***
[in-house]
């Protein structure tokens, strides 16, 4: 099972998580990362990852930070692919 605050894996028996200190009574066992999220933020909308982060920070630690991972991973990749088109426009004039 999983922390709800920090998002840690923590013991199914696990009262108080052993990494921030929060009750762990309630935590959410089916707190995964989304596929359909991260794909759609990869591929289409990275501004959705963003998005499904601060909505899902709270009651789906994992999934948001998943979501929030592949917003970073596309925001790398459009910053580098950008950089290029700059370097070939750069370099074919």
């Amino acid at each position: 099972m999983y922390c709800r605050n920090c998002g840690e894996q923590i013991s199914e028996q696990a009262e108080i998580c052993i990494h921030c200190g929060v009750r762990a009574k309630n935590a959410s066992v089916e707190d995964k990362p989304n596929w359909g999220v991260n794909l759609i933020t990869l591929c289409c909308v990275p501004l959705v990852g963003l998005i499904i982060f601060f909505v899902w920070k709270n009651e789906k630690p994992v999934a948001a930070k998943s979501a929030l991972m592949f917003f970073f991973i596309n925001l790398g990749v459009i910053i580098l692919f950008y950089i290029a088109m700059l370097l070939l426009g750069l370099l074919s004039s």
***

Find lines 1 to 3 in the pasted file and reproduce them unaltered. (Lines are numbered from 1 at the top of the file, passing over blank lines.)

[in-house]
């Protein structure tokens, strides 16, 4: 099972998580990362990852930070692919 605050894996028996200190009574066992999220933020909308982060920070630690991972991973990749088109426009004039 999983922390709800920090998002840690923590013991199914696990009262108080052993990494921030929060009750762990309630935590959410089916707190995964989304596929359909991260794909759609990869591929289409990275501004959705963003998005499904601060909505899902709270009651789906994992999934948001998943979501929030592949917003970073596309925001790398459009910053580098950008950089290029700059370097070939750069370099074919």
């Amino acid at each position: 099972m999983y922390c709800r605050n920090c998002g840690e894996q923590i013991s199914e028996q696990a009262e108080i998580c052993i990494h921030c200190g929060v009750r762990a009574k309630n935590a959410s066992v089916e707190d995964k990362p989304n596929w359909g999220v991260n794909l759609i933020t990869l591929c289409c909308v990275p501004l959705v990852g963003l998005i499904i982060f601060f909505v899902w920070k709270n009651e789906k630690p994992v999934a948001a930070k998943s979501a929030l991972m592949f917003f970073f991973i596309n925001l790398g990749v459009i910053i580098l692919f950008y950089i290029a088109m700059l370097l070939l426009g750069l370099l074919s004039s």